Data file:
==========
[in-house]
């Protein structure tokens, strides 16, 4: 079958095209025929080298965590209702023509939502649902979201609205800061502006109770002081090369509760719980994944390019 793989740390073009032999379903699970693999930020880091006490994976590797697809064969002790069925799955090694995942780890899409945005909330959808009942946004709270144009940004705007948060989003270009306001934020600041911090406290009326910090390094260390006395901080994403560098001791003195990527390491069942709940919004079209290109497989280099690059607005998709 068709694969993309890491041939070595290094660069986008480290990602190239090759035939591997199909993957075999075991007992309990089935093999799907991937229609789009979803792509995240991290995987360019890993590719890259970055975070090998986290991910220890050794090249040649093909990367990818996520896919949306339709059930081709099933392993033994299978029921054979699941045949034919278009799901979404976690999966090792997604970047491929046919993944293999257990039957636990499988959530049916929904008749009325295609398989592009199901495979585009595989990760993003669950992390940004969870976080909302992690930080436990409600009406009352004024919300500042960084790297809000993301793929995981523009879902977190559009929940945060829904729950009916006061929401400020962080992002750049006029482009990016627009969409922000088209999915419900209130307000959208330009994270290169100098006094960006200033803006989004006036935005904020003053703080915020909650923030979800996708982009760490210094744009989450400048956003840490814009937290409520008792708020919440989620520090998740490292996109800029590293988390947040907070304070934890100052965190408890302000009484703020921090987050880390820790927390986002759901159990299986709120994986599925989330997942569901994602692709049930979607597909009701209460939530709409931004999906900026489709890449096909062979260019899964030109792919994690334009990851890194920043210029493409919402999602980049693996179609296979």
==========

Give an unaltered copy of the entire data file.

[in-house]
């Protein structure tokens, strides 16, 4: 079958095209025929080298965590209702023509939502649902979201609205800061502006109770002081090369509760719980994944390019 793989740390073009032999379903699970693999930020880091006490994976590797697809064969002790069925799955090694995942780890899409945005909330959808009942946004709270144009940004705007948060989003270009306001934020600041911090406290009326910090390094260390006395901080994403560098001791003195990527390491069942709940919004079209290109497989280099690059607005998709 068709694969993309890491041939070595290094660069986008480290990602190239090759035939591997199909993957075999075991007992309990089935093999799907991937229609789009979803792509995240991290995987360019890993590719890259970055975070090998986290991910220890050794090249040649093909990367990818996520896919949306339709059930081709099933392993033994299978029921054979699941045949034919278009799901979404976690999966090792997604970047491929046919993944293999257990039957636990499988959530049916929904008749009325295609398989592009199901495979585009595989990760993003669950992390940004969870976080909302992690930080436990409600009406009352004024919300500042960084790297809000993301793929995981523009879902977190559009929940945060829904729950009916006061929401400020962080992002750049006029482009990016627009969409922000088209999915419900209130307000959208330009994270290169100098006094960006200033803006989004006036935005904020003053703080915020909650923030979800996708982009760490210094744009989450400048956003840490814009937290409520008792708020919440989620520090998740490292996109800029590293988390947040907070304070934890100052965190408890302000009484703020921090987050880390820790927390986002759901159990299986709120994986599925989330997942569901994602692709049930979607597909009701209460939530709409931004999906900026489709890449096909062979260019899964030109792919994690334009990851890194920043210029493409919402999602980049693996179609296979």